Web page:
All around the world, a backlash is brewing against the hegemony of the US dollar, Bloomberg comments sadly.
Brazil and China recently struck a deal to settle trade in their local currencies, seeking to bypass the greenback in the process. India and Malaysia in April signed an accord to ramp up usage of the rupee in cross-border business. Even perennial US ally France is starting to complete transactions in yuan.
Currency experts are leery of sounding like the Cassandras who have, embarrassingly, predicted the dollar’s imminent demise on any number of occasions over the past century. And yet in observing this sudden wave of agreements aimed at sidestepping the dollar, they detect the sort of meaningful action, however small and gradual, that was typically missing in the past.
For many global leaders, their rationales for taking these measures are strikingly similar. The greenback, they say, is being weaponized, used to push America’s foreign-policy priorities — and punish those that oppose them.
The Biden administration has imposed sanctions, frozen hundreds of billions of dollars of Moscow’s foreign reserves, and, in concert with Western allies, all but ousted the country from the global banking system. For much of the world, it’s been a stark reminder of their own dependency on the dollar, regardless of what they think of the war.
And that’s the dilemma Washington officials face: By increasingly relying on the greenback to fight their geopolitical battles, not only do they risk denting the dollar’s preeminent place in world markets, but they could ultimately undermine their ability to exert influence on the global stage. To ensure long-term efficacy, sanctions are often better left as a threat and not actually carried out, according to Daniel McDowell, author of “Bucking the Buck: US Financial Sanctions and the International Backlash Against the Dollar”.
Undoubtedly, part of the shift away from the dollar is being orchestrated by China. President Xi Jinping is seeking to carve out a bigger role for the yuan in the global financial system, and his government has made expanding the currency’s use abroad a priority.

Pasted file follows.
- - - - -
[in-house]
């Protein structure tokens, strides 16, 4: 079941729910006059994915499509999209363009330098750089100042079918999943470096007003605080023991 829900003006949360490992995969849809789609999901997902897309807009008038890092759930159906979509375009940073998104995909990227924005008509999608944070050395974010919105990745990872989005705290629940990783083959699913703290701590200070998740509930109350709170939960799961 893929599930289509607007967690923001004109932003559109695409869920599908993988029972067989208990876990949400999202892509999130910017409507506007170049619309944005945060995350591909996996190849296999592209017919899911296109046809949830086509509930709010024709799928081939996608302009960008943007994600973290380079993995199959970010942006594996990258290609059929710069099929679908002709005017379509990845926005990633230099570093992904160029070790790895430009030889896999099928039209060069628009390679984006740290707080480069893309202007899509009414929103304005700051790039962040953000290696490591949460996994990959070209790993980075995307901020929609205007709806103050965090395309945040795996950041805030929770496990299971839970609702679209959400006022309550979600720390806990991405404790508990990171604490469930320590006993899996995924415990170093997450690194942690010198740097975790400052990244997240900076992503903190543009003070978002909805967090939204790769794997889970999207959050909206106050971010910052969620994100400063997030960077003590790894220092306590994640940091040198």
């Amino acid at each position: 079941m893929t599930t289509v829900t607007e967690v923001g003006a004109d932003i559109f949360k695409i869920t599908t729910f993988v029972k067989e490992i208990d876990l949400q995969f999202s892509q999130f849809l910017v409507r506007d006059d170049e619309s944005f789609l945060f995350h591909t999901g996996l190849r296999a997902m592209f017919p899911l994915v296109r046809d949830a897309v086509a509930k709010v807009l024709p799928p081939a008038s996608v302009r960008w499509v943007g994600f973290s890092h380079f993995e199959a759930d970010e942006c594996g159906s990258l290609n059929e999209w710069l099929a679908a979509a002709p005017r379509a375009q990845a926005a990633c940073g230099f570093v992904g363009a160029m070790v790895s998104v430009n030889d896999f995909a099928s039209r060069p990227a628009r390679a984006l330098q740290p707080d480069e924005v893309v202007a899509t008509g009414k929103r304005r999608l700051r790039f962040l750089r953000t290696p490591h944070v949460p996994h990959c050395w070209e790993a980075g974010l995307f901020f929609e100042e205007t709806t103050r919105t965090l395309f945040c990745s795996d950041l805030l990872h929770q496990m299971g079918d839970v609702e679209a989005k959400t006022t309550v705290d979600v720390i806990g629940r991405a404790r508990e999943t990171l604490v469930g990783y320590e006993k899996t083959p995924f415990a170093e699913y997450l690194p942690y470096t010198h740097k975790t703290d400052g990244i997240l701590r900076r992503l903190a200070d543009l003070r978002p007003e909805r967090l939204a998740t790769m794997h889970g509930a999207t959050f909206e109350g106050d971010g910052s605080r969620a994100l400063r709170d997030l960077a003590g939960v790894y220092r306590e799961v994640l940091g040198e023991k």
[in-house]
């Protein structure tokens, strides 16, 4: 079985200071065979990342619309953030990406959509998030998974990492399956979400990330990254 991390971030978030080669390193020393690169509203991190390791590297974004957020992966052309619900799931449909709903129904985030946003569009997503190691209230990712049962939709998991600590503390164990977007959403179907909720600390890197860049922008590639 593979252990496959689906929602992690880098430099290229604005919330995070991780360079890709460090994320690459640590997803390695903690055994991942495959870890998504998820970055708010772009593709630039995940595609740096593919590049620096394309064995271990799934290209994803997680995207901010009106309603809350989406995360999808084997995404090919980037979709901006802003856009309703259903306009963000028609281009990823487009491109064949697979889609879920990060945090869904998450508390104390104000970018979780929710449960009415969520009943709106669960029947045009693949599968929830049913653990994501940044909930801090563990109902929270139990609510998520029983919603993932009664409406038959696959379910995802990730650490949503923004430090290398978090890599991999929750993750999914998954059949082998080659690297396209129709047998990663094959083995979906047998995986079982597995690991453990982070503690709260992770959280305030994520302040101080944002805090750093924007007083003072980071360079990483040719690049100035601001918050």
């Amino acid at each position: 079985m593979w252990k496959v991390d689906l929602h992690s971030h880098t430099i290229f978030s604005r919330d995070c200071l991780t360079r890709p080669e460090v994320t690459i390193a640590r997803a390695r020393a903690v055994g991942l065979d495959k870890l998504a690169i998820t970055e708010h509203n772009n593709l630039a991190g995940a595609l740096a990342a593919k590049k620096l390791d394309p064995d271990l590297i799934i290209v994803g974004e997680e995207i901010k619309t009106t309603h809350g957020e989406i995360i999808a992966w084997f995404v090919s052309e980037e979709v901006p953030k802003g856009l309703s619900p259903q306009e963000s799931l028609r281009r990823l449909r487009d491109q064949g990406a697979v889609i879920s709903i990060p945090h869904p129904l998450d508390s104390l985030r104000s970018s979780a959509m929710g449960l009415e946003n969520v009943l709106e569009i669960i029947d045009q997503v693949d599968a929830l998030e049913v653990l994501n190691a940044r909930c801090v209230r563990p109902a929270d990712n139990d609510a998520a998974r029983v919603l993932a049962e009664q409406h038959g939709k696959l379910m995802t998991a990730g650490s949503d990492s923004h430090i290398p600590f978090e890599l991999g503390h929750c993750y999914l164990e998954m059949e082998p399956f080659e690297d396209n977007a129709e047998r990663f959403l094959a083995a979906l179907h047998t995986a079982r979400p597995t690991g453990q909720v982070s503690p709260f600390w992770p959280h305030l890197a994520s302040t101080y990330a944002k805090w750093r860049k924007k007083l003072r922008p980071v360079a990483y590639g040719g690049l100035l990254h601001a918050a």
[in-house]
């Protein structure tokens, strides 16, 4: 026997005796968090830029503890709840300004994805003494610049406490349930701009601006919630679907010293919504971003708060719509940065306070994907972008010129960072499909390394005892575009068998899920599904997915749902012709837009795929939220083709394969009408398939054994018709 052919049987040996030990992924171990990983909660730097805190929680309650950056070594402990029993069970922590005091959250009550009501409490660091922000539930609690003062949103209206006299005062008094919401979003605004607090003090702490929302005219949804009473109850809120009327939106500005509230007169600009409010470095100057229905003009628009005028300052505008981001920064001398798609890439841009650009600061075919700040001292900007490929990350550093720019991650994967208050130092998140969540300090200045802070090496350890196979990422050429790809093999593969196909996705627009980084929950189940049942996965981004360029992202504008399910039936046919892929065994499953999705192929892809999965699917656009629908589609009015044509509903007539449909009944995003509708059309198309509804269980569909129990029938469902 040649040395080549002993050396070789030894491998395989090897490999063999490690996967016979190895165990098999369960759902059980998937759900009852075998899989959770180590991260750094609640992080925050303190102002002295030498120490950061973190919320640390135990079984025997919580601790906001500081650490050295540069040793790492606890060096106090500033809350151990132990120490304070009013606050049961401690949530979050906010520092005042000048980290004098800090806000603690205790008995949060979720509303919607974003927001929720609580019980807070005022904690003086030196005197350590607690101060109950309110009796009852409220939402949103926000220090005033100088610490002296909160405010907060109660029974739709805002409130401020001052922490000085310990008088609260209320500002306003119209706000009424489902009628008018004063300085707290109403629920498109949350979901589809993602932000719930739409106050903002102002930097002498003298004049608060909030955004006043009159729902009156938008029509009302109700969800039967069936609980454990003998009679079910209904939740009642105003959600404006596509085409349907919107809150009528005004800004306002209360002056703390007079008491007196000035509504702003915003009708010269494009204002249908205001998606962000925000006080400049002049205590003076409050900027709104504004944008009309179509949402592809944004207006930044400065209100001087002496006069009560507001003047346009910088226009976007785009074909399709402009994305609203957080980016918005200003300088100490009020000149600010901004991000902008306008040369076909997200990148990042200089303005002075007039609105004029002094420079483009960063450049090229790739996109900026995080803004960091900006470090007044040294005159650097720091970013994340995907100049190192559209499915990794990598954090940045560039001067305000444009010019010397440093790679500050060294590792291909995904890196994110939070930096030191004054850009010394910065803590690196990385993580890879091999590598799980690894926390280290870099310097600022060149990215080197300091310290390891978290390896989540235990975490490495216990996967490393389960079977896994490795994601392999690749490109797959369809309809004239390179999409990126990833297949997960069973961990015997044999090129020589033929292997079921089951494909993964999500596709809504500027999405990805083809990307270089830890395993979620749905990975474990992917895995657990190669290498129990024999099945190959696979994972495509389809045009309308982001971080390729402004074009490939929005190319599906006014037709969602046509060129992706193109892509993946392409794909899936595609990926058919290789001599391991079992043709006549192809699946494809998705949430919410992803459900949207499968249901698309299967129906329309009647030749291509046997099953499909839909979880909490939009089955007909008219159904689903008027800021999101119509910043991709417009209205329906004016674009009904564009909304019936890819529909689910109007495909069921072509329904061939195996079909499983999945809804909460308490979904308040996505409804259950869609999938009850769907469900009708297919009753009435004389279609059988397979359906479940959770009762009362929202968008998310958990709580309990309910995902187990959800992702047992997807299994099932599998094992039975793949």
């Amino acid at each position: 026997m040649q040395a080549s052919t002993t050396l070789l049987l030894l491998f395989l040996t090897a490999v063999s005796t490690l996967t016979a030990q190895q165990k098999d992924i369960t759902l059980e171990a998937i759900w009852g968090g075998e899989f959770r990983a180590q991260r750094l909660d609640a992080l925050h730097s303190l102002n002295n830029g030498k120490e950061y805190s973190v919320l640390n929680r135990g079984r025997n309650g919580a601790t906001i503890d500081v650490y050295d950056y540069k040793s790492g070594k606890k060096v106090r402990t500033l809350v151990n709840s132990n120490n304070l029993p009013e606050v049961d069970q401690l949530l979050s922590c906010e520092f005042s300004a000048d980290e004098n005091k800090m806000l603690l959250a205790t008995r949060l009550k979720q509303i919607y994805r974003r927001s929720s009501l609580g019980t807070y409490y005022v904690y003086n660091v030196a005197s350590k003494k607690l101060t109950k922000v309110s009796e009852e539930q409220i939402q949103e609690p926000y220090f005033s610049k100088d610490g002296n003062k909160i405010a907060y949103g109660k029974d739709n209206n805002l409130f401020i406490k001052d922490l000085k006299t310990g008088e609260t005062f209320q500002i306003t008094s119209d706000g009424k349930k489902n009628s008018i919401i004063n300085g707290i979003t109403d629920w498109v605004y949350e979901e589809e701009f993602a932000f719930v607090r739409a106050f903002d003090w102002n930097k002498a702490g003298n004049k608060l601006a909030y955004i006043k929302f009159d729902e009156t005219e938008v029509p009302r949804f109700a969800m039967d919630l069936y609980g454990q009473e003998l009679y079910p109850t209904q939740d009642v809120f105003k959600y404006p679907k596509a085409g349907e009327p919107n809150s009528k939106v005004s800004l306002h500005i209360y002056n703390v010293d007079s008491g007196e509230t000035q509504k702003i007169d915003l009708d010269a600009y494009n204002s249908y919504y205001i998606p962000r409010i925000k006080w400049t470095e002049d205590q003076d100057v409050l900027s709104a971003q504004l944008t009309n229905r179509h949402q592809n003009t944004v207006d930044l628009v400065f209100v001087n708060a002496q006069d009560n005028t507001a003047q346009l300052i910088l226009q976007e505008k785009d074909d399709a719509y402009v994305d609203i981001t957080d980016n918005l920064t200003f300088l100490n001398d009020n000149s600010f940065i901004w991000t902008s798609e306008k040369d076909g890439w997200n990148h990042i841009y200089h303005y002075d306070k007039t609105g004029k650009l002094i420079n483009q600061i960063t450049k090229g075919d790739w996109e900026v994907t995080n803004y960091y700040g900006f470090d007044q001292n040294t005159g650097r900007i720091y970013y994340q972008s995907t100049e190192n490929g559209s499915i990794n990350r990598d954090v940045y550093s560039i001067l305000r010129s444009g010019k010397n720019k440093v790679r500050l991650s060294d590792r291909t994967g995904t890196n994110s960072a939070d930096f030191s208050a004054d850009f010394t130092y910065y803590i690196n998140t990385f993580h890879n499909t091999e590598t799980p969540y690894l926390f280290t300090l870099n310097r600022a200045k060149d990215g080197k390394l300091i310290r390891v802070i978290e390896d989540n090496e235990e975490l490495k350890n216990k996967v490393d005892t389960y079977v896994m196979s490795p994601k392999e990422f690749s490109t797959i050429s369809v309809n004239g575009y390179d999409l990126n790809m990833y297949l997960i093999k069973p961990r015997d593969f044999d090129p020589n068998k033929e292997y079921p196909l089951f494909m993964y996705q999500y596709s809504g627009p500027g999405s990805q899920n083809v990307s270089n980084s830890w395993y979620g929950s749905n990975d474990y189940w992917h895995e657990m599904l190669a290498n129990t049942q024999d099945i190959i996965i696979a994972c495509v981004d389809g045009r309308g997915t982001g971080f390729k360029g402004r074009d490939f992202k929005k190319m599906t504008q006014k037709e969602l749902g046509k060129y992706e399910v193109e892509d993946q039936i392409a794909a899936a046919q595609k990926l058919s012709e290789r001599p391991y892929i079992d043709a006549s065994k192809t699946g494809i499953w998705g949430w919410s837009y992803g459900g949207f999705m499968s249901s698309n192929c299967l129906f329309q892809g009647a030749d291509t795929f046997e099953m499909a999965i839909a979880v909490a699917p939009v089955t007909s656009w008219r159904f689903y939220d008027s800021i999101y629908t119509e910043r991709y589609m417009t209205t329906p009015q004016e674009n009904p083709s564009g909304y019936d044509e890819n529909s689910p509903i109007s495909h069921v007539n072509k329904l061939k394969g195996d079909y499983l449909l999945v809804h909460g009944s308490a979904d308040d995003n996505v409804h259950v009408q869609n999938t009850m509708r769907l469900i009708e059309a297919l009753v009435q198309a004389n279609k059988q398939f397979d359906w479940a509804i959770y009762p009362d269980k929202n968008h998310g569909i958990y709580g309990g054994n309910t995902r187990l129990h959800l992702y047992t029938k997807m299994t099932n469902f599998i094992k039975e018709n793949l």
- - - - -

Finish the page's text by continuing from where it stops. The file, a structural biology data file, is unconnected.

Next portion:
Yet much of the push is happening without Beijing’s involvement.
India and Malaysia in April announced a new mechanism to conduct bilateral trade in rupees. It’s part of a broader effort by the Narendra Modi administration — which hasn’t signed on to the US-led sanctions campaign against Russia — to bypass the dollar for at least some international transactions.
A month later, the Association of Southeast Asian Nations agreed to boost the use of member currencies for regional trade and investment.
And South Korea and Indonesia just weeks ago signed an accord to promote direct exchanges of the won and rupiah.
Brazilian President Luiz Inacio Lula da Silva lashed out at the dollar’s dominance while visiting Shanghai in April. Standing at a podium surrounded by the flags of Brazil, Russia, India, China and South Africa, the BRICS nations, he called on the world’s largest developing economies to come up with an alternative to replace the greenback in foreign trade, asking “who decided that the dollar was the (trade) currency after the end of gold parity?”
He was harkening back to the early 1970s, when the post-WWII accord — known as Bretton Woods — that had made the dollar the center of global finance was unraveling. The agreement’s collapse did little to blunt the dollar’s preeminent position. To this day, it serves as the world’s dominant reserve currency, which has juiced demand for US bonds and allowed the country to run massive trade and budget deficits
The currency’s centrality to the global payments system also allows America to wield unique influence over the economic destiny of other nations.
About 88% of all global foreign-exchange transactions, even those not involving the US or US companies, are in dollars, according to the most recent data from the Bank for International Settlements. Because banks handling cross-border dollar flows maintain accounts at the Federal Reserve, they’re susceptible to US sanctions.
“Countries have chafed for decades under US dollar dominance,” said Jonathan Wood, principal for global issues at consultancy Control Risks. “More aggressive and expansive use of US sanctions in recent years reinforces this discomfort – and coincides with demands by major emerging markets for a new distribution of global power.”
A representative for the Treasury referred Bloomberg to comments Secretary Janet Yellen made in a mid-April interview with CNN, in which she acknowledged that “there is risk when we use financial sanctions that are linked to the role of the dollar that over time it could undermine the hegemony of the dollar.”
Still, the drumbeat of de-dollarization is continuing unabated in the developing world.
Pakistan is looking to pay for Russian crude imports in yuan, the country’s power minister said last month, while earlier this year the United Arab Emirates said it was in early-stage discussions with India on ways to boost non-oil commerce in rupees.
The BRICS nations asked the bloc’s specially created bank to provide guidance on a how a potential new shared currency might work, including how it could shield member countries from the impact of sanctions such as those imposed on Russia.
“Without a doubt, de-dollarization is accelerating and will continue for years to come,” said Vishnu Varathan, head of economics and strategy at Mizuho Bank Ltd. in Singapore. “The US made a calculated decision to use the dollar to inflict pain, and there’s likely to be long-term consequences.”
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